Update: Telemedicine - An Integral Part of the Future of Healthcare

Uli K. Chettipally, MD., MPH. Physician Innovator, Technology Enabled Care


Telemedicine as defined by the American Telemedicine Association “is the use of medical information exchanged from one site to another via electronic communications to improve a patient’s clinical health status.” Terms like Telehealth and eHealth have been used interchangeably with telemedicine. To look at it another way, there are several elements involved in defining telemedicine: 1. Distance, 2. Information exchange, 3. Communication technology and 4. Improvement in health status.


Although telemedicine has been around for more than 40 years, its importance and use have been growing recently. There are several reasons for this.


The first one is the increase in access and decrease in the cost of the technologies used in telemedicine. It is now possible to use a smartphone for most applications in telemedicine. The ubiquitous nature of the Internet and the increase in bandwidth of the pipes connecting the network has greatly increased the amount of information that can be exchanged. Patients are now used to the technology that has provided a lot of convenience in procuring services in other sectors and expect the same from their healthcare provider. On the other hand, the cost of providing face-to-face interaction has been steadily rising. With more regulations, the cost of running a healthcare facility has gone up.



Telemedicine encompasses several modes of communication. Voice, video, and text are the most commonly used modalities. This communication can be synchronous, where the provider and the patient are engaged in the exchange of information at the same time, or asynchronous where there is a difference in time between the transmissions of information. Although synchronous communication is more efficient, asynchronous communication can be more convenient for the patient and the busy provider. The proliferation of apps for smartphone, growth of wearables and mobile health applications that make remote monitoring possible, is helping fuel the use of telemedicine.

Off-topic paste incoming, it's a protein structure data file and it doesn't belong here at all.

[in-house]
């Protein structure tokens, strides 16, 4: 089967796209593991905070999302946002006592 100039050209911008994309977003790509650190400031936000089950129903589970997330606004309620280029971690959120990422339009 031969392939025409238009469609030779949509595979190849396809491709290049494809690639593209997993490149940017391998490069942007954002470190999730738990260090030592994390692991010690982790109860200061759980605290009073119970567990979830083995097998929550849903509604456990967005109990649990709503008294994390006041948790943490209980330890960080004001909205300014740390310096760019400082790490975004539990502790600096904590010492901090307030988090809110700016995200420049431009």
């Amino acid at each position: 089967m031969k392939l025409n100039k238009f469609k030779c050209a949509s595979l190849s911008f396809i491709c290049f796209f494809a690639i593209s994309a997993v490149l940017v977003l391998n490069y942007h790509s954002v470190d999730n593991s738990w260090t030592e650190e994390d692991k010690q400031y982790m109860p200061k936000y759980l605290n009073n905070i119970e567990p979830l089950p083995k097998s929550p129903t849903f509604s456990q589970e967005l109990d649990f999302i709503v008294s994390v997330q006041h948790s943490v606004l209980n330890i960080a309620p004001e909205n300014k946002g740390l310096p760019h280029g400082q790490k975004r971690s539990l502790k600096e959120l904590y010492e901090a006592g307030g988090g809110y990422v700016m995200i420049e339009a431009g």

There are several advantages of using telemedicine as an extension of regularly provided healthcare services. The main ones are convenience and cost. Patients living in remote areas and patients with disabilities, which make them less mobile, have the greatest benefit from using telemedicine services. Busy professionals also appreciate the convenience factor. The cost of providing care decreases, as a minimal physical structure to house the technology is needed to provide this service. This can help the environment with a decrease in driving that one would need, to go to a physical appointment. This can also decrease the amount of office space, parking etc. needed.


Lack of reimbursement for telemedicine services has been a hurdle for adoption in the past. With the change in the healthcare business model, from volume-based care to value-based care, this will become less of a problem and more of an advantage for delivering cost-effective, convenient care. With the increase in companies providing the technology, increase in the speed of connectivity, and decrease in the cost of equipment needed, the barriers to providing telehealth care have dramatically decreased.


Although specialties like radiology, dermatology, psychiatry, have been at the forefront of technology adoption, this method of providing care is revolutionizing primary care and every other medical specialty. With smartphones acquiring medical device capabilities, the use cases have been growing dramatically. There are some pitfalls, as with any type of technology use in medicine. The main ones include, not being able to get a ‘full picture’ that only a face-to-face visit can provide and losing the human connection that can happen only through touch. In order to minimize these negative effects, one should include telemedicine as a supplement to regularly provided care and not as a replacement.


In conclusion, there are major changes occurring in healthcare, technology, and culture. This confluence of changes is creating a perfect storm for telemedicine to grow and expand.

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